US consumers say they eat healthier, but are they really?

US consumers say they eat healthier, but are they really?

A new survey from AlixPartners finds that while nearly half of consumers believe health and wellness have become more important over the past year during the pandemic, the reality is that healthier products occupy less than a quarter of consumer spend. So how do we shift that desire into changing what is in consumers’ shopping baskets? We need to educate and empower these shoppers with information that is easy to understand and truthful.

This survey found 49% of consumers across six global markets and 46% of consumers in the United States believe a healthy lifestyle has become more important. Not surprising. But they also found that healthy options represent just 21% of consumers’ wallets across all product categories.

The survey also found that the primary barriers preventing consumers from purchasing healthier products are price, a lack of clear product information and availability in stores. “Healthier products tend to have a price premium, but that has gone down in terms of being a barrier,” said Randy Burt, managing director at AlixPartners. “What’s emerged as a more effective barrier for food is taste and variety.” The survey found prepared refrigerated and frozen meals are attracting more demand for healthier options than any other food or non-food product category. Half of the surveyed consumers said there is a lack of fresh and frozen ready meal options in stores and that they would like to see a greater range made available. In addition, forty-seven percent of consumers said they want to see healthier salty snack options, and 44% said the same for bread and baked foods. Consumers also said they want to see healthier confectionery products (41%), breakfast cereals (39%) dairy products and dairy-free alternatives (38%), and fresh meat and meat alternatives (37%). Back to the issue of what is considered ‘healthy,’ which in my opinion, is the biggest problem; what’s healthy for one individual may be different for another.

Unlike other countries, including the United Kingdom and Australia, in the US the FDA has struggled with defining criteria that could make it easier for shoppers to understand how to select foods – and it appears that now the US Food & Drug Administration is going down a path that might make it even more complicated.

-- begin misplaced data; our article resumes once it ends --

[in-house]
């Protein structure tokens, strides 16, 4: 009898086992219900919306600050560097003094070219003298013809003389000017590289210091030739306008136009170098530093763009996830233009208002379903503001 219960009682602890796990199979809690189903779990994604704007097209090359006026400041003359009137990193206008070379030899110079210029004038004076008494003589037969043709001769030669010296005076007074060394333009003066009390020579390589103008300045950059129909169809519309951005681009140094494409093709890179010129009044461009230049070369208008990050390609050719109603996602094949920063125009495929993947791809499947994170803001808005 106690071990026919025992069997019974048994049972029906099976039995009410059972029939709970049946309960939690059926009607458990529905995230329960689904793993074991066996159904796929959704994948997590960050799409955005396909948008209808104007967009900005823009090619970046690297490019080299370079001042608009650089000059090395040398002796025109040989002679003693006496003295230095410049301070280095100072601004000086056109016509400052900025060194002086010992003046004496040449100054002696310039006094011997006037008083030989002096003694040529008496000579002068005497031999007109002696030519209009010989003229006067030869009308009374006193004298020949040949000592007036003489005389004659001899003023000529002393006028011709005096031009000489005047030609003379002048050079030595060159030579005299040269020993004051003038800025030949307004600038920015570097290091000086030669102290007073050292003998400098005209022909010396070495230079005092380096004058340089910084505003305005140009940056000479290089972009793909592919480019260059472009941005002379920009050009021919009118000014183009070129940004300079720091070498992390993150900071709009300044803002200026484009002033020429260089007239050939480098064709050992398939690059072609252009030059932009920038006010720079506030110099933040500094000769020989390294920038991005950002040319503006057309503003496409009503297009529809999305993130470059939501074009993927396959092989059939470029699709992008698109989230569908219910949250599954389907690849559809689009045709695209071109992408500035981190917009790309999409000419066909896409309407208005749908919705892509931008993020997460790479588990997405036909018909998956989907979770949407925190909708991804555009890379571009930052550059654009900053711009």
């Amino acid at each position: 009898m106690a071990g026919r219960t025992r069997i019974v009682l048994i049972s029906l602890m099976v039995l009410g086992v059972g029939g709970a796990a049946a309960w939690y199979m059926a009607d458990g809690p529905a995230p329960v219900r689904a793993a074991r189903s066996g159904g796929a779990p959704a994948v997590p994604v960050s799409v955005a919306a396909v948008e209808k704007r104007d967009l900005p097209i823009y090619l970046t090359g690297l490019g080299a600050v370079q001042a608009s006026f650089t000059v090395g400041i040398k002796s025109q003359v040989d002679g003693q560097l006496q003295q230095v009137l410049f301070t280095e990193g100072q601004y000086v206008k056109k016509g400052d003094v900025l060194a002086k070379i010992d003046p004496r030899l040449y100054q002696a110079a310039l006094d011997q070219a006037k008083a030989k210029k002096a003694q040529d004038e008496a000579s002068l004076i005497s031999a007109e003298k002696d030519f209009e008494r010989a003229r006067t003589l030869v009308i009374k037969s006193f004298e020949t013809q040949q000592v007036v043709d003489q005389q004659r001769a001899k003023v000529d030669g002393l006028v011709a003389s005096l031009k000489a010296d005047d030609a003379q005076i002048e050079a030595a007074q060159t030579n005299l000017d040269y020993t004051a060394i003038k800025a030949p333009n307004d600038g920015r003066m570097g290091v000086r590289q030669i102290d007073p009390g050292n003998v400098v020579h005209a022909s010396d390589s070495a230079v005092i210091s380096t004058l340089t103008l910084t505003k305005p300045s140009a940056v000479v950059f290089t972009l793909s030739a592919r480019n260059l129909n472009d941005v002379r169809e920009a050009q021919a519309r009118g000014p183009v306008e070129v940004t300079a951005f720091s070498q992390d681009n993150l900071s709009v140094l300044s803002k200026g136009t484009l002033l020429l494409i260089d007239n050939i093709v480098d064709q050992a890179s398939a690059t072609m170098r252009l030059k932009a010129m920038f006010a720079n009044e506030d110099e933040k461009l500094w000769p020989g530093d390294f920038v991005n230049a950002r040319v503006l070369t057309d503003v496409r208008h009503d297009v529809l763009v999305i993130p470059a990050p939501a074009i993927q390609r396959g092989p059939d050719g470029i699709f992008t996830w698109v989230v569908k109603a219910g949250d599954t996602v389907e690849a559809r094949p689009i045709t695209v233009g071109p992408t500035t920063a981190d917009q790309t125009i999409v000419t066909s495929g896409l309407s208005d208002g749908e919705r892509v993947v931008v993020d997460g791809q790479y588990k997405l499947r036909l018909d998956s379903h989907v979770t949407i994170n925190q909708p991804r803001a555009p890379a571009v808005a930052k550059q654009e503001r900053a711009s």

In 1994, FDA issued a definition of “healthy” and authorized food manufacturers to use the term “healthy”. Under the regulation, food manufacturers could use the term “healthy” and related terms (i.e., “health, “healthful,” etc.) on food labels if the food met  certain nutritional requirements. While the nutritional requirements differ depending on the type of food and the serving size, most packaged foods had to meet the following requirements under the current regulation:

  • Low fat 3g of fat or less
  • Low saturated fat 1g of saturated fat or less
  • The disclosure level for cholesterol 60 mg cholesterol or less
  • 480 mg or less of sodium
  • At least 10% of the RDI or DRV for vitamin A, vitamin C, calcium, iron, protein or fiber

Then twenty plus years later, on September 28, 2016, amid growing criticism of the existing “healthy” definition prompted FDA to announce the start of a public process to redefine “healthy.” Critics pointed out that the existing definition was not consistent with current dietary recommendations and the updated Nutrition Facts label issued in 2016.

Five years have passed since FDA announced its reconsideration of the “healthy” definition and FDA has not yet issued a proposed new definition. Suddenly, on May 6 of this year, the FDA announced that it is considering the development of a front of package graphic symbol to help consumers identify packaged food products that meet FDA’s anticipated definition of “healthy.” One wonders how it is even possible to jump to designing a label before the criteria for that label is even set.

There are now a slew of front of package label schemes that are often confusing to shoppers, number ratings, traffic light colors of red, yellow and green, number of stars to signify how healthy a product is – and there are problems: the accuracy of the data that is being used to create these labels, the lack of consistency of ratings between stores and the lack of transparency of how these scoring systems actually evaluate the products. I don’t think the solution is going to come from research to figure out a graphic symbol – there needs to be strict, science-based and proven definitions of product attributes that can be communicated and easily understood by shoppers.

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Phil Lempert